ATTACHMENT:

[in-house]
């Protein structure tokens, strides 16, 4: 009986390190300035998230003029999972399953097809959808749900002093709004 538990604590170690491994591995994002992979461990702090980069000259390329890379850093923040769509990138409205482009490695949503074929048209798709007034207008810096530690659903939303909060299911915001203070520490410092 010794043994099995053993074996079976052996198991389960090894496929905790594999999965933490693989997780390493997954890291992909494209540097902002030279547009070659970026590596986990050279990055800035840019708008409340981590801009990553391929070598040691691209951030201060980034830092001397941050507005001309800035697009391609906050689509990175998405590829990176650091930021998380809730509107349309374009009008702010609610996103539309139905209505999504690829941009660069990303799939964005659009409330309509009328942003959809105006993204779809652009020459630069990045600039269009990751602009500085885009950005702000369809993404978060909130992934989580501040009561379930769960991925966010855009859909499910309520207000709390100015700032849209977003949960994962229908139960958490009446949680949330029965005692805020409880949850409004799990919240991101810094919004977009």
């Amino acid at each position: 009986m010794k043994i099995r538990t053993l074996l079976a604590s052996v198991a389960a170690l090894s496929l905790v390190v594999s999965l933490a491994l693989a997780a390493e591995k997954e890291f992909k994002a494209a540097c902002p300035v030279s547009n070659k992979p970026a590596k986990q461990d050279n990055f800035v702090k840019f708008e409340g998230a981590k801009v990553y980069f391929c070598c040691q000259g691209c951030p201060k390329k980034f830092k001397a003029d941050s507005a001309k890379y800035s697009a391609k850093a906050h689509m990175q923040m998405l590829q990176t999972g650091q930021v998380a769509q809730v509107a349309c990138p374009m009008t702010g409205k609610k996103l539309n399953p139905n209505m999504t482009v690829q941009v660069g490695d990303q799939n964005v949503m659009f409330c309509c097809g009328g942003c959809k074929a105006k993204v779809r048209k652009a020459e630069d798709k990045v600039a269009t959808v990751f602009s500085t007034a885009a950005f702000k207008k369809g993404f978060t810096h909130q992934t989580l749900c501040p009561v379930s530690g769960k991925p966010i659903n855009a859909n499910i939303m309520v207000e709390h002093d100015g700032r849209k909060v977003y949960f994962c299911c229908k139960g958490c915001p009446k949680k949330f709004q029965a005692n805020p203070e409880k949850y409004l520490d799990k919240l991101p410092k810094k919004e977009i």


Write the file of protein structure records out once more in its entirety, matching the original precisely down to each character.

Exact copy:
[in-house]
């Protein structure tokens, strides 16, 4: 009986390190300035998230003029999972399953097809959808749900002093709004 538990604590170690491994591995994002992979461990702090980069000259390329890379850093923040769509990138409205482009490695949503074929048209798709007034207008810096530690659903939303909060299911915001203070520490410092 010794043994099995053993074996079976052996198991389960090894496929905790594999999965933490693989997780390493997954890291992909494209540097902002030279547009070659970026590596986990050279990055800035840019708008409340981590801009990553391929070598040691691209951030201060980034830092001397941050507005001309800035697009391609906050689509990175998405590829990176650091930021998380809730509107349309374009009008702010609610996103539309139905209505999504690829941009660069990303799939964005659009409330309509009328942003959809105006993204779809652009020459630069990045600039269009990751602009500085885009950005702000369809993404978060909130992934989580501040009561379930769960991925966010855009859909499910309520207000709390100015700032849209977003949960994962229908139960958490009446949680949330029965005692805020409880949850409004799990919240991101810094919004977009």
């Amino acid at each position: 009986m010794k043994i099995r538990t053993l074996l079976a604590s052996v198991a389960a170690l090894s496929l905790v390190v594999s999965l933490a491994l693989a997780a390493e591995k997954e890291f992909k994002a494209a540097c902002p300035v030279s547009n070659k992979p970026a590596k986990q461990d050279n990055f800035v702090k840019f708008e409340g998230a981590k801009v990553y980069f391929c070598c040691q000259g691209c951030p201060k390329k980034f830092k001397a003029d941050s507005a001309k890379y800035s697009a391609k850093a906050h689509m990175q923040m998405l590829q990176t999972g650091q930021v998380a769509q809730v509107a349309c990138p374009m009008t702010g409205k609610k996103l539309n399953p139905n209505m999504t482009v690829q941009v660069g490695d990303q799939n964005v949503m659009f409330c309509c097809g009328g942003c959809k074929a105006k993204v779809r048209k652009a020459e630069d798709k990045v600039a269009t959808v990751f602009s500085t007034a885009a950005f702000k207008k369809g993404f978060t810096h909130q992934t989580l749900c501040p009561v379930s530690g769960k991925p966010i659903n855009a859909n499910i939303m309520v207000e709390h002093d100015g700032r849209k909060v977003y949960f994962c299911c229908k139960g958490c915001p009446k949680k949330f709004q029965a005692n805020p203070e409880k949850y409004l520490d799990k919240l991101p410092k810094k919004e977009i």